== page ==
A change in the usual number of chromosomes is called aneuploidy.4 There are many types of aneuploidies. Below are some of them:


When a person has one less chromosome present, it is monosomy. In this case, one particular chromosome was copied once.

One of the most common types of monosomy is Turner Syndrome. This condition affects women and causes them to have a single copy of the X chromosome.

In some cases, a person might have a complete extra set of chromosomes present or two additional sets of chromosomes.


It’s the most common type of aneuploidy. People with trisomy have an extra copy of one particular chromosome in each cell. 

For example, when there’s an extra copy of chromosome 21, the person is diagnosed with trisomy 21 or Down Syndrome.


There are also cases where an individual has two or more cell populations with different genetic makeup. This is chromosomal mosaicism.

An error in cell division causes chromosomal mosaicism. Some cells end up with one additional or one missing chromosome. 

People with mosaicism may have 45 or 47 chromosomes in a cell. Mosaic Turner Syndrome is an example of chromosomal mosaicism.

Women with Mosaic Turner Syndrome have 45 chromosomes in some of their cells. Some of them are missing one copy of the X chromosome, but others aren’t.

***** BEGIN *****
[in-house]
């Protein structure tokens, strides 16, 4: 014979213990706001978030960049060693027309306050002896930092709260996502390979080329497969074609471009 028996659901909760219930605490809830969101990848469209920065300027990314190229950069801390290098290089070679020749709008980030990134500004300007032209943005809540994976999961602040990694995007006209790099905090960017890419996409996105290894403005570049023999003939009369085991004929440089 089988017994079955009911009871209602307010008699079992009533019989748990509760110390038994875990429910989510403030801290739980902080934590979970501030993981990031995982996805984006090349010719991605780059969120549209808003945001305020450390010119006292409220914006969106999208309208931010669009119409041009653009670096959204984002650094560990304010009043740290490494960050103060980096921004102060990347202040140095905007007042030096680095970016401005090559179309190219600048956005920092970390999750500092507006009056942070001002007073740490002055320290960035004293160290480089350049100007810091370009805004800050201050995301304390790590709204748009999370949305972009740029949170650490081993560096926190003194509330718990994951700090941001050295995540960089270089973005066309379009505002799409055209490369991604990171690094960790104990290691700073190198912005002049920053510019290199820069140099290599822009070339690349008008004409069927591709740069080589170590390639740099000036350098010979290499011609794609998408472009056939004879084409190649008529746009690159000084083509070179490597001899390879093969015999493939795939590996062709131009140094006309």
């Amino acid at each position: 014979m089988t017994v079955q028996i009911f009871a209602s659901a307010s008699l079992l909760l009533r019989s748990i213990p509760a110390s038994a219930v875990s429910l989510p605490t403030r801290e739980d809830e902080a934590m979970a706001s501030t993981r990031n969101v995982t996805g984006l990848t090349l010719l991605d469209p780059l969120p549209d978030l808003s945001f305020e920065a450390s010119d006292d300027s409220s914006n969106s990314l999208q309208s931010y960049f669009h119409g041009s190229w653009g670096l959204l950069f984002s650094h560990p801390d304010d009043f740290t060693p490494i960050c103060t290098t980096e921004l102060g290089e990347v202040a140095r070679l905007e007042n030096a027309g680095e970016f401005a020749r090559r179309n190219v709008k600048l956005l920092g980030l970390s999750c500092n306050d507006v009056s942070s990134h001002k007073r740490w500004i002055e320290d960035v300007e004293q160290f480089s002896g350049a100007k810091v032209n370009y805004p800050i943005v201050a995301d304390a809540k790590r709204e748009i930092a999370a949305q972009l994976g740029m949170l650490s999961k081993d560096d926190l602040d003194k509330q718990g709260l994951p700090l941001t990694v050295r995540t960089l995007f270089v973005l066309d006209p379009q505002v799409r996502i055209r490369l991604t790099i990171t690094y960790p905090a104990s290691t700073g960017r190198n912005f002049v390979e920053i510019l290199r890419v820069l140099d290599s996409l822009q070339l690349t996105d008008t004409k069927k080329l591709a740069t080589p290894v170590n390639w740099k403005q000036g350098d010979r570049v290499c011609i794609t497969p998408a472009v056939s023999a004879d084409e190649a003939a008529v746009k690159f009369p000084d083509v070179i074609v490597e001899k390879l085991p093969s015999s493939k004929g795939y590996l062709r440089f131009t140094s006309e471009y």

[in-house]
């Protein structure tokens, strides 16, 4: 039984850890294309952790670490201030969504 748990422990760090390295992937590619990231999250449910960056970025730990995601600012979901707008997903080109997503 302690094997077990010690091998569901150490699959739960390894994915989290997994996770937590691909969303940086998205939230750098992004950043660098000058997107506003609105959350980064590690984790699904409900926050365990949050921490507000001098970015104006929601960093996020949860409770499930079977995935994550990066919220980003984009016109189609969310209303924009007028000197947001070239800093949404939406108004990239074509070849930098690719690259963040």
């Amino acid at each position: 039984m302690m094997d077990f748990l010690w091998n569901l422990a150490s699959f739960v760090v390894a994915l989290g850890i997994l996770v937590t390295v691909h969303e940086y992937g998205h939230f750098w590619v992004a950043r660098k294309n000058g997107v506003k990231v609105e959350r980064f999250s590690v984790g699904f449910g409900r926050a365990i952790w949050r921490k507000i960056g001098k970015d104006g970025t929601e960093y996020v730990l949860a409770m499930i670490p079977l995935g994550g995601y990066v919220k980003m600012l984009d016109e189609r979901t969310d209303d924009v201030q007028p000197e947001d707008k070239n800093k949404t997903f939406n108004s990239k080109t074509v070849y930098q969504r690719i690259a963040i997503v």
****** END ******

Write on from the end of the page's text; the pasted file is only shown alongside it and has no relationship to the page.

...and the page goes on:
Cell Mutation and Cancer

Many types of cancer occur because of changes in the number of chromosomes in cells. They occur in non-egg or non-sperm cells called somatic cells. 

These genetic changes are not inherited. They develop as the cancerous tumor forms or spreads. 

According to the American Cancer Society, there needs to be more than one mutation in a cell for cancer to develop. However, your cancer risk is higher when you inherit an abnormal gene copy from your parents.5

Cells start with one mutation. So having multiple mutations may cause cancers to develop faster. Gene mutations occur throughout your life. In most cases, these acquired mutations cause cancer. 

Most of the time, your body’s cells detect unusual changes and will attempt to repair them. When repair doesn’t occur, the cells will die. This is known as apoptosis.

But if the cell survives an unusual change, it may lead to a person developing cancer.

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Updated on January 11, 2023
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5 sources cited
Updated on January 11, 2023
  1. Chromosome Map.” National Center for Biotechnology Information.
  2. How Many Genetic Mutations Do I Have?” Live Science.
  3. Chromosomal problems in newborn babies.” About Kids Health.
  4. Chromosomal Abnormalities.” Understanding Genetics: A New York, Mid-Atlantic Guide for Patients and Health Professionals.
  5. Changes in Genes.” American Cancer Society.
Dr. Dhingra
Dr. Harshi Dhingra
Medical Reviewer
Dr Harshi Dhingra is a licensed medical doctor with a specialization in Pathology. Dr. Dhingra has of over a decade in diagnostic, clinical, research and teaching work, including managing all sections of Pathology laboratory including histopathology, cytology, hematology and clinical Pathology.
Cristine Santander
Cristine Santander
Content Contributor
Cristine Santander is a content writer for KnowYourDNA. She has a B.S. in Psychology and enjoys writing about health and wellness.